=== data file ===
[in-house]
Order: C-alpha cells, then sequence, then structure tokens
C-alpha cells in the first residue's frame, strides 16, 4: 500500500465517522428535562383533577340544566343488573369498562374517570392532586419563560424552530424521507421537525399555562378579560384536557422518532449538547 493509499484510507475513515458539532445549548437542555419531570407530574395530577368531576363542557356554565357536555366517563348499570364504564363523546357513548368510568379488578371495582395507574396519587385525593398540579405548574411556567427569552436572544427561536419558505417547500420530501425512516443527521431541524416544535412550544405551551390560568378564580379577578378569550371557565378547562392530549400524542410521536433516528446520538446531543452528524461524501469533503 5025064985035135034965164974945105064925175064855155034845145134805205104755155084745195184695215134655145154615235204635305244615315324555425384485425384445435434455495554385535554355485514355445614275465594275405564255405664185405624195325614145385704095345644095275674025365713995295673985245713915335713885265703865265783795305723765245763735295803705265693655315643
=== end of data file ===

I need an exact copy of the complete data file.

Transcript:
[in-house]
Order: C-alpha cells, then sequence, then structure tokens
C-alpha cells in the first residue's frame, strides 16, 4: 500500500465517522428535562383533577340544566343488573369498562374517570392532586419563560424552530424521507421537525399555562378579560384536557422518532449538547 493509499484510507475513515458539532445549548437542555419531570407530574395530577368531576363542557356554565357536555366517563348499570364504564363523546357513548368510568379488578371495582395507574396519587385525593398540579405548574411556567427569552436572544427561536419558505417547500420530501425512516443527521431541524416544535412550544405551551390560568378564580379577578378569550371557565378547562392530549400524542410521536433516528446520538446531543452528524461524501469533503 5025064985035135034965164974945105064925175064855155034845145134805205104755155084745195184695215134655145154615235204635305244615315324555425384485425384445435434455495554385535554355485514355445614275465594275405564255405664185405624195325614145385704095345644095275674025365713995295673985245713915335713885265703865265783795305723765245763735295803705265693655315643